Twee­dle­dum and Twee­dledee

Mus­ings are thoughts, the thought­ful kind. For the pur­pose of these ar­ti­cles, a-mus­ings are thoughts that might amuse, en­ter­tain and even en­lighten.

The Star (St. Lucia) - - LOCAL - By Michael Walker

Many of you, Dear Read­ers, will re­mem­ber the charm­ing tale of Alice in Won­der­land in Lewis Car­roll's Through the Look­ing Glass, prob­a­bly from your child­hood days.

The thing with many fa­mous ac­cepted sto­ries from our child­hood is that they were orig­i­nally writ­ten by satirists who used the genre to crit­i­cize the habits and so­ci­ety they lived in, and thus avoided per­se­cu­tion.

Here's an ex­cerpt from Car­roll's book that I think you might en­joy.

'THEY were stand­ing un­der a tree, each with an arm round the other's neck, and Alice knew which was which in a mo­ment, be­cause one of them had "DUM" em­broi­dered on his col­lar, and the other "DEE". 'I sup­pose they've each got "TWEEDLE" round at the back of the col­lar,' she said to her­self.

They stood so still that she quite for­got they were alive, and she was just go­ing round to see if the word "TWEEDLE" was writ­ten at the back of each col­lar, when she was star­tled by a voice com­ing from the one marked "DUM".

'If you think we're wax-works,' he said, 'you ought to pay, you know. Wax-works weren't made to be looked at for noth­ing. No­how.'

'Con­trari­wise,' added the one marked "DEE", 'if you think we're alive, you ought to speak.'

'I'm sure I'm very sorry,' was all Alice could say; for the words of the old song kept ring­ing through her head like the tick­ing of a clock, and she could hardly help say­ing them out loud: Twee­dle­dum and Twee­dledee Agreed to have a bat­tle! For Twee­dle­dum said Twee­dledee Had spoiled his nice new rat­tle. Just then flew down a mon­strous crow, As black as a tar-bar­rel!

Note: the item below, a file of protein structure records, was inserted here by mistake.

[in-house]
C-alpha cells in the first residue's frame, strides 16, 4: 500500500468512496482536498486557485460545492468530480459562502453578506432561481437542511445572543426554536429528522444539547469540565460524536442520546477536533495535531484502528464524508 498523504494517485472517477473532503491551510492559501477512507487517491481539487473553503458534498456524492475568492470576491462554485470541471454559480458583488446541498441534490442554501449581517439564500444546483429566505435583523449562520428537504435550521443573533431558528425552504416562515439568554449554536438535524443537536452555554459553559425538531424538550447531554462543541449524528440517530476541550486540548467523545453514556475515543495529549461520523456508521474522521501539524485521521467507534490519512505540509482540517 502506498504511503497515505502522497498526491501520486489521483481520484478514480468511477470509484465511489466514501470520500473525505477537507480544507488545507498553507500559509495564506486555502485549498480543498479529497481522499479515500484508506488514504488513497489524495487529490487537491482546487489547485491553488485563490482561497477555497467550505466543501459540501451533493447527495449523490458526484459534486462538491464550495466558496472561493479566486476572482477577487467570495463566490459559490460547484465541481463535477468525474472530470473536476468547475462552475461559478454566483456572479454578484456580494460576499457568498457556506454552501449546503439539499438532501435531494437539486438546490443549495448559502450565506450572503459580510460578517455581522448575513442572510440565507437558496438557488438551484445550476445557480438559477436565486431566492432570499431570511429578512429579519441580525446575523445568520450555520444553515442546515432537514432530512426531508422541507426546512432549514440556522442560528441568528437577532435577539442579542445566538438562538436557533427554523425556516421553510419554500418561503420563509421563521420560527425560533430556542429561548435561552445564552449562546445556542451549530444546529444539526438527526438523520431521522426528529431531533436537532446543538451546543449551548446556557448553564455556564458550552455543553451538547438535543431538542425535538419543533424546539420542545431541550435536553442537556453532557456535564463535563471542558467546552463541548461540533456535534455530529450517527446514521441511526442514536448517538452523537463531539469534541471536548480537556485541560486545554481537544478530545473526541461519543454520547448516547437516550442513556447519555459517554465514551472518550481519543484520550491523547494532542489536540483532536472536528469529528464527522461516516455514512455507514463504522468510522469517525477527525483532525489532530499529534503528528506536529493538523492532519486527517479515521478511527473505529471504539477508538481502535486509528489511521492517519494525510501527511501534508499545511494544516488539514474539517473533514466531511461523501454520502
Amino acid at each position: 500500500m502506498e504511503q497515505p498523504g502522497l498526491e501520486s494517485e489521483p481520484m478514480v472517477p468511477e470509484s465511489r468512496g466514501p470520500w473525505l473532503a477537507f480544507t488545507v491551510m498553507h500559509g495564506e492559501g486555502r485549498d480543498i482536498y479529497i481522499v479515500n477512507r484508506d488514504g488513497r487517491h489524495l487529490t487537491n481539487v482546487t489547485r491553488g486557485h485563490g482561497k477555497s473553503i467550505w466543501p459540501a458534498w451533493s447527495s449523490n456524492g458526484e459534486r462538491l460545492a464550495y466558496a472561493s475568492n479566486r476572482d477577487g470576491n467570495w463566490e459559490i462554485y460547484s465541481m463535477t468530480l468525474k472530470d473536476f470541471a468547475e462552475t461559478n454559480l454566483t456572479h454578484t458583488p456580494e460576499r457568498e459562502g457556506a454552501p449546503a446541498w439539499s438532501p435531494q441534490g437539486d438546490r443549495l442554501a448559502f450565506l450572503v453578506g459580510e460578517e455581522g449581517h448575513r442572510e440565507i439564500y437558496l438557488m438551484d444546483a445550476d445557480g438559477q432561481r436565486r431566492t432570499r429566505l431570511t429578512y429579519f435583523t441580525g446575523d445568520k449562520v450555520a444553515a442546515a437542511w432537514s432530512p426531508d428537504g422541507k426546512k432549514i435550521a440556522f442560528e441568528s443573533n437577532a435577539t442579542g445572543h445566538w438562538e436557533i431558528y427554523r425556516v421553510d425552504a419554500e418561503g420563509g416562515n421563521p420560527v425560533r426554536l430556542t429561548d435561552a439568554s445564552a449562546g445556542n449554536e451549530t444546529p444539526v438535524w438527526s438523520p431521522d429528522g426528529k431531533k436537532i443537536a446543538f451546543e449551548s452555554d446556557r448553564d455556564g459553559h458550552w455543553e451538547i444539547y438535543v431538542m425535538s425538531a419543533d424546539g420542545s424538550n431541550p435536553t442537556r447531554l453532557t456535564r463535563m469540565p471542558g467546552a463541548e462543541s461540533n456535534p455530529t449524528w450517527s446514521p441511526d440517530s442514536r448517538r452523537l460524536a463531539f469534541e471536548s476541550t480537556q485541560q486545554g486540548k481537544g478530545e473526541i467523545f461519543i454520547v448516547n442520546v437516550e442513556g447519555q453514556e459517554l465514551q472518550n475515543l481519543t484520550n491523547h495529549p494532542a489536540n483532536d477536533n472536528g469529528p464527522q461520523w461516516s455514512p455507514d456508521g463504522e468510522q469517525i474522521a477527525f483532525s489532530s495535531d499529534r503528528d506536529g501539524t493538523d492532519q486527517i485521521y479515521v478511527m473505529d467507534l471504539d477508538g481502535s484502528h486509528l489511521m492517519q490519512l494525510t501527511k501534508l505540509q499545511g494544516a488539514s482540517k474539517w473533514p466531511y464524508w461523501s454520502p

Which fright­ened both the he­roes so, They quite for­got their quar­rel.

'I know what you're think­ing about,' said Twee­dle­dum; 'but it isn't so, no­how.'

'Con­trari­wise,' con­tin­ued Twee­dledee, 'if it was so, it might be; and if it were so, it would be; but as it isn't, it ain't. That's logic.'

'I was think­ing,' Alice said po­litely, 'which is the best way out of this wood: it's get­ting so dark. Would you tell me, please?' But the fat lit­tle men only looked at each other and grinned.

They looked so ex­actly like a cou­ple of great school­boys, that Alice couldn't help point­ing her fin­ger at Twee­dle­dum, and say­ing 'First Boy!'

'No­how!' Twee­dle­dum cried out briskly, and shut his mouth up again with a snap.

'Next Boy!' said Alice, pass­ing on to Twee­dledee, though she felt quite cer­tain he would only shout out 'Con­trari­wise!' and so he did.

'You've be­gun wrong!' cried Twee­dle­dum. 'The first thing in a visit is to say "How d'ye do?" and shake hands!' And here the two brothers gave each other a hug, and then they held out the two hands that were free, to shake hands with her.

Alice did not like shak­ing hands with ei­ther of them first, for fear of hurt­ing the other one's feel­ings; so, as the best way out of the dif­fi­culty, she took hold of both hands at once: the next mo­ment they were danc­ing round in a ring. This seemed quite nat­u­ral (she re­mem­bered af­ter­wards), and she was not even sur­prised to hear mu­sic play­ing: it seemed to come from the tree un­der which they were danc­ing, and it was done (as well as she could make it out) by the branches rub­bing one across the other, like fid­dles and fid­dle-sticks.”

Isn't it great, Dear Reader, that our na­tion is spared the likes of Twee­dle­dum and Twee­dledee among our po­lit­i­cal elite? Or then again, maybe not.

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